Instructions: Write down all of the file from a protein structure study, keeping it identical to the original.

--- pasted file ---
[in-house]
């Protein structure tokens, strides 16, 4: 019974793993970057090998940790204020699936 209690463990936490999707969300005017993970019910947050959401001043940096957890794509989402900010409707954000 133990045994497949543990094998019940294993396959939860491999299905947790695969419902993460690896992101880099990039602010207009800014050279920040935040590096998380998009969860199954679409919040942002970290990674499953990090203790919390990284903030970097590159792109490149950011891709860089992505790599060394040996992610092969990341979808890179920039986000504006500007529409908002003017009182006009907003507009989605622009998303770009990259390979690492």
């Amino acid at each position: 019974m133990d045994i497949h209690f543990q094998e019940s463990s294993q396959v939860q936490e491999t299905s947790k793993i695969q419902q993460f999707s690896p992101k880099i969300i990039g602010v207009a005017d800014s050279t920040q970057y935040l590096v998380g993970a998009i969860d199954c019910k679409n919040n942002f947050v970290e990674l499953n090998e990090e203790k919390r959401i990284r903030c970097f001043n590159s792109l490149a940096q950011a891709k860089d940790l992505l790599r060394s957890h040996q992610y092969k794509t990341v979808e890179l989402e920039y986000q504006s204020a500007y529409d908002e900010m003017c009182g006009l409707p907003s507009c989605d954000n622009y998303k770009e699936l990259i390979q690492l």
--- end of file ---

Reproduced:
[in-house]
């Protein structure tokens, strides 16, 4: 019974793993970057090998940790204020699936 209690463990936490999707969300005017993970019910947050959401001043940096957890794509989402900010409707954000 133990045994497949543990094998019940294993396959939860491999299905947790695969419902993460690896992101880099990039602010207009800014050279920040935040590096998380998009969860199954679409919040942002970290990674499953990090203790919390990284903030970097590159792109490149950011891709860089992505790599060394040996992610092969990341979808890179920039986000504006500007529409908002003017009182006009907003507009989605622009998303770009990259390979690492």
């Amino acid at each position: 019974m133990d045994i497949h209690f543990q094998e019940s463990s294993q396959v939860q936490e491999t299905s947790k793993i695969q419902q993460f999707s690896p992101k880099i969300i990039g602010v207009a005017d800014s050279t920040q970057y935040l590096v998380g993970a998009i969860d199954c019910k679409n919040n942002f947050v970290e990674l499953n090998e990090e203790k919390r959401i990284r903030c970097f001043n590159s792109l490149a940096q950011a891709k860089d940790l992505l790599r060394s957890h040996q992610y092969k794509t990341v979808e890179l989402e920039y986000q504006s204020a500007y529409d908002e900010m003017c009182g006009l409707p907003s507009c989605d954000n622009y998303k770009e699936l990259i390979q690492l």